Yesterday was the spring EdCampNYC, a free unconference where educators get together informally and talk about problems and solutions in education. You can read this post to learn more about how edcamps work and how to find one in your area, and check out the #edcampnyc hashtag on Twitter or this Google Doc to see other people’s notes and takeaways from various sessions.)
There were a couple of open slots for the sessions, so I decided to lead one on student engagement. The purpose of the session was to talk about what’s working well: we all know the problems with student engagement, but what are the solutions? How can we get students more actively engaged in their learning?
At EdCamps, no one really presents: it’s more about facilitating a conversation around a topic, so the participants can make or break a session. We had a fantastic group of educators in a diverse range of classroom situations, from a school librarian to a former ELL teacher to a group of vocational education teachers who help teenagers and adults with ED and autism transition to the career force. Each person had so much wisdom and insight to share that I decided to type everything up and post it here so more people can learn from their experiences.
Here are the main points we discussed:
There is a difference between engagement and being busy. Some students know how to go through all the motions, but aren’t actually learning or benefitting from the task.
There is a difference between engagement and being compliant. Some of our best-behaved students are simply people pleasers. They sit up straight and fold their hands on their desks because they’re doing what we tell them to do, not because they’re truly invested in their own learning.
One way to tell if kids are are truly engaged is to notice if they are the ones asking the questions. If the teacher is doing all the questioning and the students are just answering, it’s possible the kids are being busy or compliant but not truly engaged. We can encourage kids to be more curious in the classroom and ask/answer their own questions by explicitly teaching the art of asking questions. We can also model questioning behaviors for them, and encourage them when they do ask questions. The behaviors that we draw attention to in the classroom often get repeated, so pointing out the good questions that kids ask and helping them pursue the answers is powerful.
Getting all students engaged in learning is largely about knowing your students well. That’s not easy to do, especially if you have a large class. Using interest surveys can be helpful. Mostly, though, knowing your students is about observing them, connecting with them, and building relationships.
Student engagement can look different every day. Sometimes it means working quietly; other times, it means loud and enthusiastic participation. Sometimes it means working alone; other times, it means collaborating with others.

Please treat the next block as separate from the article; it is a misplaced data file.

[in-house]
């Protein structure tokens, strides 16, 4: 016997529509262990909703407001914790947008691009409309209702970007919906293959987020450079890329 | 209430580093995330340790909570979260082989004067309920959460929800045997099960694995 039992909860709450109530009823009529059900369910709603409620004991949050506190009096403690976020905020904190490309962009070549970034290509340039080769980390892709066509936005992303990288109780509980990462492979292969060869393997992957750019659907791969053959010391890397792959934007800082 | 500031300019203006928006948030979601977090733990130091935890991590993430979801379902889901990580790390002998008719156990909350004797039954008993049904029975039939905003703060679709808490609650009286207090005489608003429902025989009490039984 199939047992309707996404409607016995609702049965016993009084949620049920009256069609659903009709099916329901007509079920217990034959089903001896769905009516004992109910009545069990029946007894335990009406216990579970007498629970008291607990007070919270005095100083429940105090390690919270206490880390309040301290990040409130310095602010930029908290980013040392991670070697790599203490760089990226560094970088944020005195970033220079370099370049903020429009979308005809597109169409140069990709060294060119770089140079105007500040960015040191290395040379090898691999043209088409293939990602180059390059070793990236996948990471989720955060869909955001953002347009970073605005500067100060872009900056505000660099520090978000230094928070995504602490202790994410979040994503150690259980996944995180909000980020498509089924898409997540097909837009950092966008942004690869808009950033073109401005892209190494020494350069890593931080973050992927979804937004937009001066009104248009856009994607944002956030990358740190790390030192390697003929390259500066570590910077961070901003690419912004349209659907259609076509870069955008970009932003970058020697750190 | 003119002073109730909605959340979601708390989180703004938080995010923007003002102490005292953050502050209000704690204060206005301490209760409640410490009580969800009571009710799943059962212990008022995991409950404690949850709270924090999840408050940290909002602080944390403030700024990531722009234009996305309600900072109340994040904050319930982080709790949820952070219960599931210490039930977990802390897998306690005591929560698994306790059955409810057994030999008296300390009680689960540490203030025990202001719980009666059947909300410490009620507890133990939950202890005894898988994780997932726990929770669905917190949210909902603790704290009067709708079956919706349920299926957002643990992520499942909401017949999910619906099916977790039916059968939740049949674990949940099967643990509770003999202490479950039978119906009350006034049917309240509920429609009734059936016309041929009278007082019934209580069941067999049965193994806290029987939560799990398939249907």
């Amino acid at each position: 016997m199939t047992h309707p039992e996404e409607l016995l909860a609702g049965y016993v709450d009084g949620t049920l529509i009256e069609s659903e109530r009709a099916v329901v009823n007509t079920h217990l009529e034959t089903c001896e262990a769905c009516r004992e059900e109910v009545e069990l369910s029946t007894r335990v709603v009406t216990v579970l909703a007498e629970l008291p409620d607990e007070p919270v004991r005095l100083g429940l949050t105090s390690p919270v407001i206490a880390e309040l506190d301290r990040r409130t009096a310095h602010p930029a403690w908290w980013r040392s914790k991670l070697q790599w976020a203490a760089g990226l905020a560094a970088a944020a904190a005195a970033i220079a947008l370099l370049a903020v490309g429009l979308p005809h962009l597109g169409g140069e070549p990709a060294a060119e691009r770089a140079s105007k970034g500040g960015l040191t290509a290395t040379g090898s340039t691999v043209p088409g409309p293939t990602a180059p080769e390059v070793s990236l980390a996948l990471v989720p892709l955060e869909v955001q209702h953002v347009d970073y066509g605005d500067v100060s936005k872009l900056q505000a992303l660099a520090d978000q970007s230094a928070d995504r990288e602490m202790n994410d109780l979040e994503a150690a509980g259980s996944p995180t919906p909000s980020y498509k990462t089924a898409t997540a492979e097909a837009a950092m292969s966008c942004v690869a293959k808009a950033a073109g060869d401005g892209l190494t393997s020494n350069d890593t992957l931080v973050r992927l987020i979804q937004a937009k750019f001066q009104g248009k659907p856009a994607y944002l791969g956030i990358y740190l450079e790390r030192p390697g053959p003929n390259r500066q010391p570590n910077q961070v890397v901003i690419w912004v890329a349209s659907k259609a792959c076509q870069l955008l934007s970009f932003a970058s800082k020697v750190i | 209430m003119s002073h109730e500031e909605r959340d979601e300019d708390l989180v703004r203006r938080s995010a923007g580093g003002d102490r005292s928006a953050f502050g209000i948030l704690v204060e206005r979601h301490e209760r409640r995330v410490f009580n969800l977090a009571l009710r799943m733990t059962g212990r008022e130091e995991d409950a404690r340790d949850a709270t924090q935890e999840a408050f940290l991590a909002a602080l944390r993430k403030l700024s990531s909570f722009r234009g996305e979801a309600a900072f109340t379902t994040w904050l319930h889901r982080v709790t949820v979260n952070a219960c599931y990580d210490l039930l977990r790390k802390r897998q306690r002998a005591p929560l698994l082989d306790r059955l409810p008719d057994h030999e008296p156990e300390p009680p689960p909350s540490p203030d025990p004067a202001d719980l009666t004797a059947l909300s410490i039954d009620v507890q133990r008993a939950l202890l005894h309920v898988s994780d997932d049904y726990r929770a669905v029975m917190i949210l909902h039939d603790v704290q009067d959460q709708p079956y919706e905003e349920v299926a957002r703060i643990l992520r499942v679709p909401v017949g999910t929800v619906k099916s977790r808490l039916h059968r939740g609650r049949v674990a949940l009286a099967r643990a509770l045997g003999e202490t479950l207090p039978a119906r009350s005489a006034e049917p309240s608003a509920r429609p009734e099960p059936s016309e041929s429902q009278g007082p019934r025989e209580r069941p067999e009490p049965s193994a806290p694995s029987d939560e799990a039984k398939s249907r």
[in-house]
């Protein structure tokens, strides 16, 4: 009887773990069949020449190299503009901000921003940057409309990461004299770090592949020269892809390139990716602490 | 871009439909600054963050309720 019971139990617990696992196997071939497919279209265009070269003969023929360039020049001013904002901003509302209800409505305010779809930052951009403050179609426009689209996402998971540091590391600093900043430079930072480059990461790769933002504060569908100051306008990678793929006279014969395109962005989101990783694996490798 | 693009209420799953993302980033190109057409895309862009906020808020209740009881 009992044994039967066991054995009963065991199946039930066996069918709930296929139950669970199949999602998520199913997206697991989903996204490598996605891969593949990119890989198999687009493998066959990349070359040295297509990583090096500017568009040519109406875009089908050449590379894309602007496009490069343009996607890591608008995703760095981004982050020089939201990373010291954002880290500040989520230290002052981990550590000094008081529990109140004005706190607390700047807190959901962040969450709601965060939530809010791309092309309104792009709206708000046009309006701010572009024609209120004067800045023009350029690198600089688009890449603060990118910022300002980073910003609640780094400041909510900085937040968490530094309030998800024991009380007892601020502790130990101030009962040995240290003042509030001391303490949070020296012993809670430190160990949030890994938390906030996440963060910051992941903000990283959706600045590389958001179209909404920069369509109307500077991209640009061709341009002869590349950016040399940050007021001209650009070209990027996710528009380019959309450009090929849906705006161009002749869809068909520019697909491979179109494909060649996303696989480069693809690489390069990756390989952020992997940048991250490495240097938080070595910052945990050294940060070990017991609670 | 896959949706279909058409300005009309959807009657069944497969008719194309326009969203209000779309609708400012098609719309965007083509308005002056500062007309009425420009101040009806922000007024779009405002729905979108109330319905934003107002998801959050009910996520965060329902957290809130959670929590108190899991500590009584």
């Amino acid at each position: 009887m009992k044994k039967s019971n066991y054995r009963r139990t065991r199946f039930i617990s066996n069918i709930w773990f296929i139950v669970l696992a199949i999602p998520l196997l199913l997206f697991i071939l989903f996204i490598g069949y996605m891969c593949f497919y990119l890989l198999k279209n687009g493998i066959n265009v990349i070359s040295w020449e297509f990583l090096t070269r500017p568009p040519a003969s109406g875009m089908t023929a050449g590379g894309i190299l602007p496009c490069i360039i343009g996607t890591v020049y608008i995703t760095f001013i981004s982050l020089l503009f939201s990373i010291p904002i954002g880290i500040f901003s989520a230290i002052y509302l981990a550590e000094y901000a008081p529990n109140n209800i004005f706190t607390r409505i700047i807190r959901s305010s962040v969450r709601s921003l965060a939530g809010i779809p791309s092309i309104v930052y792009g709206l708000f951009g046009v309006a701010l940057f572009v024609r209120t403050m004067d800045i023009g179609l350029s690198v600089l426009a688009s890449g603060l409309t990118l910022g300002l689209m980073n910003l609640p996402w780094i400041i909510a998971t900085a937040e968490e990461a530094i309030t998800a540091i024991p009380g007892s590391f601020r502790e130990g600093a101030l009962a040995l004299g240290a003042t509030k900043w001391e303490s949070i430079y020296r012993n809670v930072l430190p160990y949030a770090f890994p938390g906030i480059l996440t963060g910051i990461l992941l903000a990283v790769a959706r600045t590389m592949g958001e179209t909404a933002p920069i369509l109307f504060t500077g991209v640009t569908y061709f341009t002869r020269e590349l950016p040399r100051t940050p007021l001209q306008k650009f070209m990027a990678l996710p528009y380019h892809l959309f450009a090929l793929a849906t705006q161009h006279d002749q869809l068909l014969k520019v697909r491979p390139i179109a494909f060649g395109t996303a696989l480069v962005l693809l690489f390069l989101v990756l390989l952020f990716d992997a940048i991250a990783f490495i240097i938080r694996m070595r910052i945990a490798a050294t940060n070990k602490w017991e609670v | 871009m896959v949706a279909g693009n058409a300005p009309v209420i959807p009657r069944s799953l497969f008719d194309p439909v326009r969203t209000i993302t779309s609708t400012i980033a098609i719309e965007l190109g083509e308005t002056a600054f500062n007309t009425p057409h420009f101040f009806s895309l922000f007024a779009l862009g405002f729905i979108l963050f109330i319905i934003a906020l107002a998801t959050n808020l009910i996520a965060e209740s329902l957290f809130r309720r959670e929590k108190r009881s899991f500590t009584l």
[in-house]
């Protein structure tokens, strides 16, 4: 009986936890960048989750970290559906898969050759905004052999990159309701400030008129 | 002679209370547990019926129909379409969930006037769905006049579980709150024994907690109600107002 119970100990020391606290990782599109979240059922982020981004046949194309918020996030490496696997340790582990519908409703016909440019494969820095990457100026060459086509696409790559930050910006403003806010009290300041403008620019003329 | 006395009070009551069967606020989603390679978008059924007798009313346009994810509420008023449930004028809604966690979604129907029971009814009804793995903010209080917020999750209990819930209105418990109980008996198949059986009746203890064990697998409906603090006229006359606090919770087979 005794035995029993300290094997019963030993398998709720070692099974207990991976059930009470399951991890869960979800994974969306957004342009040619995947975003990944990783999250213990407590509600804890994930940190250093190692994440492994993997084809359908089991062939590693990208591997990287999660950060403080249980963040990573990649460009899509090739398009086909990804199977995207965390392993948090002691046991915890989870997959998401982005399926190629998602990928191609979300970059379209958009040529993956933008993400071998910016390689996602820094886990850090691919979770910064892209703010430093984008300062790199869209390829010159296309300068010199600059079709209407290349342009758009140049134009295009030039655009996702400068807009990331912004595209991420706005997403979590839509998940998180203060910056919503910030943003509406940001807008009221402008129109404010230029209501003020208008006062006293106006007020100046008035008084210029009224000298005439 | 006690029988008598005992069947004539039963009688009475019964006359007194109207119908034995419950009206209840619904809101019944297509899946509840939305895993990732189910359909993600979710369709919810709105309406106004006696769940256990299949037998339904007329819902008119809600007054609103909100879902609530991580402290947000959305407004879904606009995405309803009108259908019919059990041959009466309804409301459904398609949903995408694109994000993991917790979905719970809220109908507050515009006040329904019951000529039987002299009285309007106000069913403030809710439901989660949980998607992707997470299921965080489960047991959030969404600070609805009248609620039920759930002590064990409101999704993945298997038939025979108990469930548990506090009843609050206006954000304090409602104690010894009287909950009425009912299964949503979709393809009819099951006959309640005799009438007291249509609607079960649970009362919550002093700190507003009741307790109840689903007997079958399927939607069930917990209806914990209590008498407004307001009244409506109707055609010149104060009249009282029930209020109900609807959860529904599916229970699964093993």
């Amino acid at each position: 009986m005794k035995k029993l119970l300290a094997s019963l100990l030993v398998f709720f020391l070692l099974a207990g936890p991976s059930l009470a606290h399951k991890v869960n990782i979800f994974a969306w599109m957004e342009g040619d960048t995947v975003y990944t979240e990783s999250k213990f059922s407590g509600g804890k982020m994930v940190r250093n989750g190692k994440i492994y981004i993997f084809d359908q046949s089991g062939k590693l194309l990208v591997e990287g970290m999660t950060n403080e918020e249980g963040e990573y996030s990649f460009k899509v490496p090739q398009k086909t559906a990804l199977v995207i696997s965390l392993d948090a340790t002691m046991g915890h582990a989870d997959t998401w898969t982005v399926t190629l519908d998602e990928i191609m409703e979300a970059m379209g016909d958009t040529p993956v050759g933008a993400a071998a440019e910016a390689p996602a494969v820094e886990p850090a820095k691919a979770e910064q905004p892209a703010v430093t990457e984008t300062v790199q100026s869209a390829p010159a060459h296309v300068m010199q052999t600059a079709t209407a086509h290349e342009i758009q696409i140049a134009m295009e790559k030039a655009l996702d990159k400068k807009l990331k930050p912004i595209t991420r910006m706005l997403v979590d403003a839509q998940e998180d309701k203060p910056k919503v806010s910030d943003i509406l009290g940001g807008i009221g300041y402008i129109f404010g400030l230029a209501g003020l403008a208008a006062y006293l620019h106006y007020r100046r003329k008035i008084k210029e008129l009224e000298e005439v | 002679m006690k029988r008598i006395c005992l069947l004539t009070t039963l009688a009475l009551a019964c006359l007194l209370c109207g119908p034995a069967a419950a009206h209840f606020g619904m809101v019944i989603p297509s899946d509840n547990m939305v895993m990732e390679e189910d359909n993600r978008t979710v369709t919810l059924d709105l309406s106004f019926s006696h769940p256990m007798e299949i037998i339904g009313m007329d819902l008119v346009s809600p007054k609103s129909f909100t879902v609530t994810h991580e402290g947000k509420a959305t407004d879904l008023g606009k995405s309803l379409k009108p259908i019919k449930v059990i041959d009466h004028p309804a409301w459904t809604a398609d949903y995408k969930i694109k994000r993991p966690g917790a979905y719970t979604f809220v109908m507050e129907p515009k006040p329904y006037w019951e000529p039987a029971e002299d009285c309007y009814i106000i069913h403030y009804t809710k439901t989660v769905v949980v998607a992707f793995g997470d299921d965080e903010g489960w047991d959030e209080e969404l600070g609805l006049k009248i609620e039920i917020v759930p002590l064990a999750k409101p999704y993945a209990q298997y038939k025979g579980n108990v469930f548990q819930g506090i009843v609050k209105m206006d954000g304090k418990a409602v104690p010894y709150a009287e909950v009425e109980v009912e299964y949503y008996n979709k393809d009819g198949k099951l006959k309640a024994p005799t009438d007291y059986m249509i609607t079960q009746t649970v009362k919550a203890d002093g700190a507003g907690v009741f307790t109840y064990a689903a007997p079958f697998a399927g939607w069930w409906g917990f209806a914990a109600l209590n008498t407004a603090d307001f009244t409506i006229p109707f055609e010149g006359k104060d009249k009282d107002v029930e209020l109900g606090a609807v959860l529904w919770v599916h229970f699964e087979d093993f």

Student engagement can look different for various students. Just because a child has his head on the desk doesn’t mean he’s not paying attention.
Teaching in small groups is a fantastic way to increase student engagement. Trying to teach all kids the same way at the same time rarely results in meeting all of their needs.
Part of student engagement involves trust. We have to model, practice, and reinforce our expectations for students, and then trust them to follow through. This is especially true when teaching small groups: we have to trust that the others are working, because good managers trust those they’re in charge of leading.
You can increase student engagement through active participation techniques. Not all kids like to participate in class discussions, but you can make it a lot more fun by having them toss or roll a ball to each other when it’s their turn to talk. Or, use a wheel of participation on the SMART board, which makes it more exciting to see who’s going to get called on next. But be sure to support the kids who are shy or nervous about participating: give them a heads up before you’re call on them so they have a chance to pay extra close attention.
In group work, assign everyone a role in the group. This gives kids a way to participate and holds them accountable for their portion of the work.
Some of the best student engagement comes through project-based learning. If you really want to see kids being passionate about what they’re doing in the classroom, give them the opportunity to explore an authentic question that they care about through a project they have some say in creating.
Give kids an authentic audience for the work they produce. Who would be excited about writing an essay when the only person who’s going to read it is the teacher (and she’s just going to mark it up and explain everything that’s wrong with it?) Publish kids’ work as much as possible, even if it’s just on a school website or class blog. You could also have kids share their work with students in other classes.
Make sure that students’ learning results in changing outcomes. Kids need to have a meaningful purpose for their work. They need to believe that the tasks they do make a difference beyond the four walls of the classroom. Student engagement comes naturally when kids identify a need or problem in the world and create ways to use the skills you’ve taught them to meet those needs and solve those problems.
What are your tips and tricks for increasing student engagement in the classroom? Please share your ideas or resources in the comments!
Latest posts by Angela Watson (see all)
- Habits are stronger than willpower: why change is easier than you think - December 4, 2016
- What teachers need to know about the gender gap, disengaged boys, and girls in crisis - November 27, 2016
- 5 of your trickiest teacher co-worker problems solved - November 20, 2016
- How to start a Girls Who Code free afterschool program in your community - November 17, 2016